Figure 2 Debt-to-income ratio across the income distribution

Figure 2 Debt-to-income ration across the income distribution

What has the increased credit supply financed? The “credit as demand” channel

The increasing financial surpluses, or savings gluts, have expanded the total supply of credit to the economy, lowering long-term interest rate in the process. What has the increased supply of credit financed?

The textbook model of finance says that credit is used to finance real investment: savers deposit their surplus funds in the banking sector which then lends these funds to firms for investment. In other words, credit is used to finance production, or the supply-side of the economy. However, evidence suggests that a relatively small fraction of the increase in credit has gone towards funding production. For example, despite the large increase in credit creation, rate of investment has not gone up. The average U.S. gross investment rate was 22.5% from 1947 through 1979 and 21.8% from 1980 onwards.

Other evidence is also at odds with the idea that the additional credit has gone into increasing productive capital. Overall growth is not any higher post-1980. Moreover, there is strong evidence that productivity growth has slowed down significantly over the last decade and a half. If additional credit has not gone into financing production as much, then the other possibility is that credit has increasingly been used to fund demand. There is indeed robust evidence to support this view.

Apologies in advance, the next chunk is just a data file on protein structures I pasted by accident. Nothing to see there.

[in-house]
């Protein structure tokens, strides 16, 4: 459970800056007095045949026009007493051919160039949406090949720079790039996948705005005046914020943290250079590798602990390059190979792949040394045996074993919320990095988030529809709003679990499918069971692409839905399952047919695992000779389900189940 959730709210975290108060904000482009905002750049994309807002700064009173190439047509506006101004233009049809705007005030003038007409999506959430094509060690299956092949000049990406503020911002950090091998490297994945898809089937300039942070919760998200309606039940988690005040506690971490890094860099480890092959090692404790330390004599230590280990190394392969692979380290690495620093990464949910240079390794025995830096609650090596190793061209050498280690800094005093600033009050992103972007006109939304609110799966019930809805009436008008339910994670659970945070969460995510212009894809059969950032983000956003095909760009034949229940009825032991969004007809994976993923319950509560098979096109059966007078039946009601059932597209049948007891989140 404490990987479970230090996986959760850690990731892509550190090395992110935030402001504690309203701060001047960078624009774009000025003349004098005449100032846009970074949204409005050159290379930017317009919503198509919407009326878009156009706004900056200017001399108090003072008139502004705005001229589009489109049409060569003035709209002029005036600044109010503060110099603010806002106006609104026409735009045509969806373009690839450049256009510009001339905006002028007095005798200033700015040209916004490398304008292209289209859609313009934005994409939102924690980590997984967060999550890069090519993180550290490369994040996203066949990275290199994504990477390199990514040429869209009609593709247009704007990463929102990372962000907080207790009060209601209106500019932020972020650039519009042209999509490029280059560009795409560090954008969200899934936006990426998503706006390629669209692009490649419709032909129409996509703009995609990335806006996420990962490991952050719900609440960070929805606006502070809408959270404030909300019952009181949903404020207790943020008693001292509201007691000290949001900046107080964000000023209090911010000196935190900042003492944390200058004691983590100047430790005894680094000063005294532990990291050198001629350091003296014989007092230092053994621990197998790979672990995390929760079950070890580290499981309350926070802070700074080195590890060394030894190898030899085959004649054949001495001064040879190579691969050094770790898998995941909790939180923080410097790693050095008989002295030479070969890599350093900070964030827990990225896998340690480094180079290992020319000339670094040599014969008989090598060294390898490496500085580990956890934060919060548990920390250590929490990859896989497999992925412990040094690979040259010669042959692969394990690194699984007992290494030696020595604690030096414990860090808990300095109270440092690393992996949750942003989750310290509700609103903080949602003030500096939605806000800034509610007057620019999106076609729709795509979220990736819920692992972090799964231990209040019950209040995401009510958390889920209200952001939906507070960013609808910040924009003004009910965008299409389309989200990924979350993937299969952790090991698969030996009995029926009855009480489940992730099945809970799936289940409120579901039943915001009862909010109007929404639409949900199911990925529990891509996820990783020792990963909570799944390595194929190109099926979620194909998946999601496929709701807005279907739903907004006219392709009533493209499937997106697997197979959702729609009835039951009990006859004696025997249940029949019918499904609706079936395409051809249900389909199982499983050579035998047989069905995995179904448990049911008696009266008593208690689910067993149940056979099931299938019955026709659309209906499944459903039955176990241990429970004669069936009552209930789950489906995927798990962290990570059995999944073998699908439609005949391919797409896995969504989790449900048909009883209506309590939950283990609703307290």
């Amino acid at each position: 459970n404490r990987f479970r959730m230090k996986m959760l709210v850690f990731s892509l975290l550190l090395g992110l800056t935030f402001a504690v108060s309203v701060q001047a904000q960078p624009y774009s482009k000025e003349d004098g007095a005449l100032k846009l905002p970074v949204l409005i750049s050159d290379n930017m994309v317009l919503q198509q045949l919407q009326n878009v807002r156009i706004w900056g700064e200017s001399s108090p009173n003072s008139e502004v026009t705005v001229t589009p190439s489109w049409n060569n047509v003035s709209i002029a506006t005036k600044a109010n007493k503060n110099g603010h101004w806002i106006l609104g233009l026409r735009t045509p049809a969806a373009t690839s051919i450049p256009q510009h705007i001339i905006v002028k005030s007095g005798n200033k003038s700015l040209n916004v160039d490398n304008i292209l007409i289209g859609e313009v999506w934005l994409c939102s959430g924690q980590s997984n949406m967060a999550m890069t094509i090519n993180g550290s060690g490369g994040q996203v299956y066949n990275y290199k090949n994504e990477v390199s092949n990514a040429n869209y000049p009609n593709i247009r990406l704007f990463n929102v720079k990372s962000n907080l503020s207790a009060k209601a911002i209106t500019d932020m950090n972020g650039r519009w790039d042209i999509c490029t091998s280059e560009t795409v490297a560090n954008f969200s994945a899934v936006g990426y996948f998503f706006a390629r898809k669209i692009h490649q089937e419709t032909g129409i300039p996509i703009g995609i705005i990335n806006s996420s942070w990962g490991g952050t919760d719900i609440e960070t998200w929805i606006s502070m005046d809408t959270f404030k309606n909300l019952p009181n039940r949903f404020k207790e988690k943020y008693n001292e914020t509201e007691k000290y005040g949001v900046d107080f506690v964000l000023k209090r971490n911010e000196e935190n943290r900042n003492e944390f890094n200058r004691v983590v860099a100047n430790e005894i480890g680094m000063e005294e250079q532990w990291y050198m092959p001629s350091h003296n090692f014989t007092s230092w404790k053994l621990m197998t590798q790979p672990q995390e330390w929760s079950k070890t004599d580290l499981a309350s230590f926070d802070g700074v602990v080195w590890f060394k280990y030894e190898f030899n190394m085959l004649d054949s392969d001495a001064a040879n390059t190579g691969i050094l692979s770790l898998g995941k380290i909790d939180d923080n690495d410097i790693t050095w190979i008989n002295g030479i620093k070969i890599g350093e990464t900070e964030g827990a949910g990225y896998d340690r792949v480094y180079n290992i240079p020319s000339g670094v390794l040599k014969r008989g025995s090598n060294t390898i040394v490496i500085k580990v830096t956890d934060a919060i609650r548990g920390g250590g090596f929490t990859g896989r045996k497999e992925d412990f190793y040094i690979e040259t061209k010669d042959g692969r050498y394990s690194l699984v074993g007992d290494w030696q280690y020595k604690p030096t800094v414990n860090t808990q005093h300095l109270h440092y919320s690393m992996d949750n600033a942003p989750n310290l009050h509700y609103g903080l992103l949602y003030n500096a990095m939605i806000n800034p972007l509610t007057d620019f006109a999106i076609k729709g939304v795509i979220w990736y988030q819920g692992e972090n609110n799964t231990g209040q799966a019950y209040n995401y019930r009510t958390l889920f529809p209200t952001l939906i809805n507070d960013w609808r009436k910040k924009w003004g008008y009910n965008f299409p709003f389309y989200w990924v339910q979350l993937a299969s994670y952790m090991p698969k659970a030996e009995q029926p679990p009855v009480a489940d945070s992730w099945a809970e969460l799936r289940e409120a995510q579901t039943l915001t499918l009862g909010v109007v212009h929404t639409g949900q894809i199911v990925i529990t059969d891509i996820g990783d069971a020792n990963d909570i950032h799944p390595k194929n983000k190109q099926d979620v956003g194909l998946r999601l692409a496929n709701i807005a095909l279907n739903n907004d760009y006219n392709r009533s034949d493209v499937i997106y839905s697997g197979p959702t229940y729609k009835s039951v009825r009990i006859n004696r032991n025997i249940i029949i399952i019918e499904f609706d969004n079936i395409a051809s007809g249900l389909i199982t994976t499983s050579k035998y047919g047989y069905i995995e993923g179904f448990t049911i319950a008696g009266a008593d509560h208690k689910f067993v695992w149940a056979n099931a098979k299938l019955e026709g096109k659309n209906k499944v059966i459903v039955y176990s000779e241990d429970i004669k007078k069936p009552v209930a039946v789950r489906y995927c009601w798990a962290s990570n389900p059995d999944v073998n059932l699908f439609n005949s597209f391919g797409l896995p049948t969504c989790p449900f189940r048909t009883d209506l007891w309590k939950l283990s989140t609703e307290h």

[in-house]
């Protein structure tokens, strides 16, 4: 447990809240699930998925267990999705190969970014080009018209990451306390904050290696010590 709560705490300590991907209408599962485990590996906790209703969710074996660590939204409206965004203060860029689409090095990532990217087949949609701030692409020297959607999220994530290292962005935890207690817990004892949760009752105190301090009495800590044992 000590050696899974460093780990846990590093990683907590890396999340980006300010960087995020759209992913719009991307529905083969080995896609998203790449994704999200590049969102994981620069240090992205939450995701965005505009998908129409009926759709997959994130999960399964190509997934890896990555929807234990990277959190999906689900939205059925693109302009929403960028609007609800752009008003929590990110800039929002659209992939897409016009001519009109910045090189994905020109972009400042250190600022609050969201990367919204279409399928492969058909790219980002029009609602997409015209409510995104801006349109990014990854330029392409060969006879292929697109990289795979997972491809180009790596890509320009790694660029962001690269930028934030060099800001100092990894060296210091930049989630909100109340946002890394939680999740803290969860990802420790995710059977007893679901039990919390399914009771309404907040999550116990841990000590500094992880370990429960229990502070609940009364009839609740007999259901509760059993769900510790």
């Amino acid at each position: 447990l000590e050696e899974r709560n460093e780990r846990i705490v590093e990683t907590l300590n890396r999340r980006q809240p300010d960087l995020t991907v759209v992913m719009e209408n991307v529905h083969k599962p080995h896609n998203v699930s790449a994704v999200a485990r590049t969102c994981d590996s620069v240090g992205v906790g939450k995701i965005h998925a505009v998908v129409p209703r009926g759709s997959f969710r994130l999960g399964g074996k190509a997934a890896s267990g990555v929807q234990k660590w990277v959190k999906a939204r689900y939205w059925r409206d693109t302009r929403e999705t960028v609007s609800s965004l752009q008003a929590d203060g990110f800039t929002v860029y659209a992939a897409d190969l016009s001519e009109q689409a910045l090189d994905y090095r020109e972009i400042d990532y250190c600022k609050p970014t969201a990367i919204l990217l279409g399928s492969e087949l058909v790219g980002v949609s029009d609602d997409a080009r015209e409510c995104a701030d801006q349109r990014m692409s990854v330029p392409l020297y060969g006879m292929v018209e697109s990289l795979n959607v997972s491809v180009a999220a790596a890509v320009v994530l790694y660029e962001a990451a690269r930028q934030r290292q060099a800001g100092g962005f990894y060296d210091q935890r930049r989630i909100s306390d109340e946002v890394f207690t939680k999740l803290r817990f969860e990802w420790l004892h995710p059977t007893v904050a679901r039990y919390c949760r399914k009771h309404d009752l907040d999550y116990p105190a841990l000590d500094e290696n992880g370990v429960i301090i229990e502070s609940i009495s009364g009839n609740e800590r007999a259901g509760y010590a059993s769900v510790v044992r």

I have already shown that most of the increase in credit since 1980 has been used to fund government fiscal deficits, or household financial deficits, especially households outside of the top 1%. The concentrated growth in government and household debt suggests that aggregate demand is increasingly reliant on credit creation for support.

The reliance on credit creation for supporting aggregate demand is a natural consequence of a higher share of income being saved due to increased inequality. Equilibrium condition for the real economy implies that as a larger fraction of the output is saved, the increased savings must be channeled back to the real economy either as investment or consumer demand. In the absence of such a channel, the real economy will be forced to contract – or not grow as fast – in order to equate supply and demand in the real economy. This phenomena is sometimes referred to as “liquidity trap” or “savings trap” in the literature (e.g. Eggertsson and Krugman (2012)).